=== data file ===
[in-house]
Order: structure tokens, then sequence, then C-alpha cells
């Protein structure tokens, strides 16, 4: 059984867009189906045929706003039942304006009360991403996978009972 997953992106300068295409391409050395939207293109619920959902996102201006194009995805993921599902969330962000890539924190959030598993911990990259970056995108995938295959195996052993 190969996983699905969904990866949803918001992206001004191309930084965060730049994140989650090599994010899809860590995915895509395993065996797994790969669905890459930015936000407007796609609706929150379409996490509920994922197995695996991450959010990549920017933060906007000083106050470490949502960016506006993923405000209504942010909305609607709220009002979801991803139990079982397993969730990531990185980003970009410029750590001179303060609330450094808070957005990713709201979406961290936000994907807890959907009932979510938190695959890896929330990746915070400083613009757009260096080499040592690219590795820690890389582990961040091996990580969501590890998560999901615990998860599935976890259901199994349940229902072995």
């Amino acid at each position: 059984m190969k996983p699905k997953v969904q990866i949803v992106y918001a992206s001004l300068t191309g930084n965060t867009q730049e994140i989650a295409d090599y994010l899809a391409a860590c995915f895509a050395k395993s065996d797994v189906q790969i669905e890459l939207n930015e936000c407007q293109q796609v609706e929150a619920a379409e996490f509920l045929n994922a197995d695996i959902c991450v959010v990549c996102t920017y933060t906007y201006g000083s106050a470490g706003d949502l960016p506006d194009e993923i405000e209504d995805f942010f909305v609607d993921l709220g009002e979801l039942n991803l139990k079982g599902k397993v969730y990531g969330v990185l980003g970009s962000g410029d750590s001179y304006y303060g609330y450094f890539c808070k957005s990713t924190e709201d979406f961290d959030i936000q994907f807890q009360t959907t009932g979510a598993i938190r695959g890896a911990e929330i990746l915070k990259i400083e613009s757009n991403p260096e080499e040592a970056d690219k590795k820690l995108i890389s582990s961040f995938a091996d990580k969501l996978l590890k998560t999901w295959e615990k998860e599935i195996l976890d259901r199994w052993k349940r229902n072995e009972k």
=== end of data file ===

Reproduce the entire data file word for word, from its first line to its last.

[in-house]
Order: structure tokens, then sequence, then C-alpha cells
């Protein structure tokens, strides 16, 4: 059984867009189906045929706003039942304006009360991403996978009972 997953992106300068295409391409050395939207293109619920959902996102201006194009995805993921599902969330962000890539924190959030598993911990990259970056995108995938295959195996052993 190969996983699905969904990866949803918001992206001004191309930084965060730049994140989650090599994010899809860590995915895509395993065996797994790969669905890459930015936000407007796609609706929150379409996490509920994922197995695996991450959010990549920017933060906007000083106050470490949502960016506006993923405000209504942010909305609607709220009002979801991803139990079982397993969730990531990185980003970009410029750590001179303060609330450094808070957005990713709201979406961290936000994907807890959907009932979510938190695959890896929330990746915070400083613009757009260096080499040592690219590795820690890389582990961040091996990580969501590890998560999901615990998860599935976890259901199994349940229902072995």
């Amino acid at each position: 059984m190969k996983p699905k997953v969904q990866i949803v992106y918001a992206s001004l300068t191309g930084n965060t867009q730049e994140i989650a295409d090599y994010l899809a391409a860590c995915f895509a050395k395993s065996d797994v189906q790969i669905e890459l939207n930015e936000c407007q293109q796609v609706e929150a619920a379409e996490f509920l045929n994922a197995d695996i959902c991450v959010v990549c996102t920017y933060t906007y201006g000083s106050a470490g706003d949502l960016p506006d194009e993923i405000e209504d995805f942010f909305v609607d993921l709220g009002e979801l039942n991803l139990k079982g599902k397993v969730y990531g969330v990185l980003g970009s962000g410029d750590s001179y304006y303060g609330y450094f890539c808070k957005s990713t924190e709201d979406f961290d959030i936000q994907f807890q009360t959907t009932g979510a598993i938190r695959g890896a911990e929330i990746l915070k990259i400083e613009s757009n991403p260096e080499e040592a970056d690219k590795k820690l995108i890389s582990s961040f995938a091996d990580k969501l996978l590890k998560t999901w295959e615990k998860e599935i195996l976890d259901r199994w052993k349940r229902n072995e009972k």